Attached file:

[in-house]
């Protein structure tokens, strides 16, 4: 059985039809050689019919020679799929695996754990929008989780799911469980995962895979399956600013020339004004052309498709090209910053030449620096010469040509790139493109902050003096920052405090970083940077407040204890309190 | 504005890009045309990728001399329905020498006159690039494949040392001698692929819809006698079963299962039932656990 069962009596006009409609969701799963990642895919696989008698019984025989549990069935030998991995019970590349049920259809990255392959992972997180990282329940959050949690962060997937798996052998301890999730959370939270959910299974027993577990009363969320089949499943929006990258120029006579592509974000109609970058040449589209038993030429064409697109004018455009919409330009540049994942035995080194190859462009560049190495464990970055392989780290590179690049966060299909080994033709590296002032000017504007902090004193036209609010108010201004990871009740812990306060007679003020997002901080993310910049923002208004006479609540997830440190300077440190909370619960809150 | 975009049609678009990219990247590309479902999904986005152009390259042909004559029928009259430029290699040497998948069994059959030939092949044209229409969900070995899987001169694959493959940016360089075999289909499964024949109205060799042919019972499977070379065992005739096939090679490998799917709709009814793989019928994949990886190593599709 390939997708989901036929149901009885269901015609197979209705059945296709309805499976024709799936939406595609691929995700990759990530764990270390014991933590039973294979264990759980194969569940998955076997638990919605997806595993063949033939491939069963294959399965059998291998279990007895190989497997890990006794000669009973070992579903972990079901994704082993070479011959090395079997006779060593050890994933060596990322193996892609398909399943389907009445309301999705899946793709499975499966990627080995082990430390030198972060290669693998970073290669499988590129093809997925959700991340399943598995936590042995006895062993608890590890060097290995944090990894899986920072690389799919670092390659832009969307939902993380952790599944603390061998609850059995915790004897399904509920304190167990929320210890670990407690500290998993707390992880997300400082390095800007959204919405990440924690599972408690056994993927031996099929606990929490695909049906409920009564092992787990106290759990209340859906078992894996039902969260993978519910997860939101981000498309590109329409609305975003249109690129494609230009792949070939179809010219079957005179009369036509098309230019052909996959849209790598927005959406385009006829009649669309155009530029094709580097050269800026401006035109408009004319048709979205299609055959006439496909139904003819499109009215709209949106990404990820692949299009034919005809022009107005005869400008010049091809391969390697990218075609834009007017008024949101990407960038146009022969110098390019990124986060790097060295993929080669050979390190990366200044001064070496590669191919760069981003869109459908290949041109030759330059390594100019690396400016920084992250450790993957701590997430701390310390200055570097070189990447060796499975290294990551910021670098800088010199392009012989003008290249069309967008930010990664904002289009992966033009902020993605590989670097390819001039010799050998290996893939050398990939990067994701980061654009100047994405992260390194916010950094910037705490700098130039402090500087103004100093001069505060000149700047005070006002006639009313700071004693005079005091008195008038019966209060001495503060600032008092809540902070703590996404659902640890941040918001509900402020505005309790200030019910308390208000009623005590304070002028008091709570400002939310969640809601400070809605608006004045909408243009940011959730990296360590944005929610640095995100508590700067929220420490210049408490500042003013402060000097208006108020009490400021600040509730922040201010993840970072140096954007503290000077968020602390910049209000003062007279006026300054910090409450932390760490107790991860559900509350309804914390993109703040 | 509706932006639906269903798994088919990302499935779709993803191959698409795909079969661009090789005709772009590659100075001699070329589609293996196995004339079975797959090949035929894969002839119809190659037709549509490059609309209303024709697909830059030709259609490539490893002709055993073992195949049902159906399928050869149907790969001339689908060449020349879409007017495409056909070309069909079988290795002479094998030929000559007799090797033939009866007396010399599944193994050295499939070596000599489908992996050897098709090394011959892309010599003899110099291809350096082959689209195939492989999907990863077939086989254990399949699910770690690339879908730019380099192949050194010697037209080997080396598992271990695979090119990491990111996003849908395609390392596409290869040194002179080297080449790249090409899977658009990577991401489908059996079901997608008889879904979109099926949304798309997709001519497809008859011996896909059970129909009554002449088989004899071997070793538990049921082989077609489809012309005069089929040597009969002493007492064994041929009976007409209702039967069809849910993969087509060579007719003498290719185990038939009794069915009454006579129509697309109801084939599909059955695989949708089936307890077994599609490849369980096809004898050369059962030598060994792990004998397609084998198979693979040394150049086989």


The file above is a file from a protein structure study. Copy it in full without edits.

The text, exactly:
[in-house]
């Protein structure tokens, strides 16, 4: 059985039809050689019919020679799929695996754990929008989780799911469980995962895979399956600013020339004004052309498709090209910053030449620096010469040509790139493109902050003096920052405090970083940077407040204890309190 | 504005890009045309990728001399329905020498006159690039494949040392001698692929819809006698079963299962039932656990 069962009596006009409609969701799963990642895919696989008698019984025989549990069935030998991995019970590349049920259809990255392959992972997180990282329940959050949690962060997937798996052998301890999730959370939270959910299974027993577990009363969320089949499943929006990258120029006579592509974000109609970058040449589209038993030429064409697109004018455009919409330009540049994942035995080194190859462009560049190495464990970055392989780290590179690049966060299909080994033709590296002032000017504007902090004193036209609010108010201004990871009740812990306060007679003020997002901080993310910049923002208004006479609540997830440190300077440190909370619960809150 | 975009049609678009990219990247590309479902999904986005152009390259042909004559029928009259430029290699040497998948069994059959030939092949044209229409969900070995899987001169694959493959940016360089075999289909499964024949109205060799042919019972499977070379065992005739096939090679490998799917709709009814793989019928994949990886190593599709 390939997708989901036929149901009885269901015609197979209705059945296709309805499976024709799936939406595609691929995700990759990530764990270390014991933590039973294979264990759980194969569940998955076997638990919605997806595993063949033939491939069963294959399965059998291998279990007895190989497997890990006794000669009973070992579903972990079901994704082993070479011959090395079997006779060593050890994933060596990322193996892609398909399943389907009445309301999705899946793709499975499966990627080995082990430390030198972060290669693998970073290669499988590129093809997925959700991340399943598995936590042995006895062993608890590890060097290995944090990894899986920072690389799919670092390659832009969307939902993380952790599944603390061998609850059995915790004897399904509920304190167990929320210890670990407690500290998993707390992880997300400082390095800007959204919405990440924690599972408690056994993927031996099929606990929490695909049906409920009564092992787990106290759990209340859906078992894996039902969260993978519910997860939101981000498309590109329409609305975003249109690129494609230009792949070939179809010219079957005179009369036509098309230019052909996959849209790598927005959406385009006829009649669309155009530029094709580097050269800026401006035109408009004319048709979205299609055959006439496909139904003819499109009215709209949106990404990820692949299009034919005809022009107005005869400008010049091809391969390697990218075609834009007017008024949101990407960038146009022969110098390019990124986060790097060295993929080669050979390190990366200044001064070496590669191919760069981003869109459908290949041109030759330059390594100019690396400016920084992250450790993957701590997430701390310390200055570097070189990447060796499975290294990551910021670098800088010199392009012989003008290249069309967008930010990664904002289009992966033009902020993605590989670097390819001039010799050998290996893939050398990939990067994701980061654009100047994405992260390194916010950094910037705490700098130039402090500087103004100093001069505060000149700047005070006002006639009313700071004693005079005091008195008038019966209060001495503060600032008092809540902070703590996404659902640890941040918001509900402020505005309790200030019910308390208000009623005590304070002028008091709570400002939310969640809601400070809605608006004045909408243009940011959730990296360590944005929610640095995100508590700067929220420490210049408490500042003013402060000097208006108020009490400021600040509730922040201010993840970072140096954007503290000077968020602390910049209000003062007279006026300054910090409450932390760490107790991860559900509350309804914390993109703040 | 509706932006639906269903798994088919990302499935779709993803191959698409795909079969661009090789005709772009590659100075001699070329589609293996196995004339079975797959090949035929894969002839119809190659037709549509490059609309209303024709697909830059030709259609490539490893002709055993073992195949049902159906399928050869149907790969001339689908060449020349879409007017495409056909070309069909079988290795002479094998030929000559007799090797033939009866007396010399599944193994050295499939070596000599489908992996050897098709090394011959892309010599003899110099291809350096082959689209195939492989999907990863077939086989254990399949699910770690690339879908730019380099192949050194010697037209080997080396598992271990695979090119990491990111996003849908395609390392596409290869040194002179080297080449790249090409899977658009990577991401489908059996079901997608008889879904979109099926949304798309997709001519497809008859011996896909059970129909009554002449088989004899071997070793538990049921082989077609489809012309005069089929040597009969002493007492064994041929009976007409209702039967069809849910993969087509060579007719003498290719185990038939009794069915009454006579129509697309109801084939599909059955695989949708089936307890077994599609490849369980096809004898050369059962030598060994792990004998397609084998198979693979040394150049086989």